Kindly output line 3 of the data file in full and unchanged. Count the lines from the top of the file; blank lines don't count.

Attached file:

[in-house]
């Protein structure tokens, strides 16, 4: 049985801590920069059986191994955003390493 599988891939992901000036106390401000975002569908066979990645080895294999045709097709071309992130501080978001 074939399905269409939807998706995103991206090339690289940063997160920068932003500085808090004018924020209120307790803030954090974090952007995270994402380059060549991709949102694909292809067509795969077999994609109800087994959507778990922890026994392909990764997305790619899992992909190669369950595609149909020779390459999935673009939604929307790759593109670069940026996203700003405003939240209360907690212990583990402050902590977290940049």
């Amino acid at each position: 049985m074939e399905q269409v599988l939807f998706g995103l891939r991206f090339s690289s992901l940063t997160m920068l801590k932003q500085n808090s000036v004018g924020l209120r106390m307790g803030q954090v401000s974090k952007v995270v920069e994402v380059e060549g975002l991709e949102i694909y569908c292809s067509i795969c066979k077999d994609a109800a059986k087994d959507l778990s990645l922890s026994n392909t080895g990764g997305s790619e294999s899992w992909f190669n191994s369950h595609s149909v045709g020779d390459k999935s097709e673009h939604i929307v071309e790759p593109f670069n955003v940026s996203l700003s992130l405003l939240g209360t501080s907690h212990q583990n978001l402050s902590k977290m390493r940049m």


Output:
């Amino acid at each position: 049985m074939e399905q269409v599988l939807f998706g995103l891939r991206f090339s690289s992901l940063t997160m920068l801590k932003q500085n808090s000036v004018g924020l209120r106390m307790g803030q954090v401000s974090k952007v995270v920069e994402v380059e060549g975002l991709e949102i694909y569908c292809s067509i795969c066979k077999d994609a109800a059986k087994d959507l778990s990645l922890s026994n392909t080895g990764g997305s790619e294999s899992w992909f190669n191994s369950h595609s149909v045709g020779d390459k999935s097709e673009h939604i929307v071309e790759p593109f670069n955003v940026s996203l700003s992130l405003l939240g209360t501080s907690h212990q583990n978001l402050s902590k977290m390493r940049m």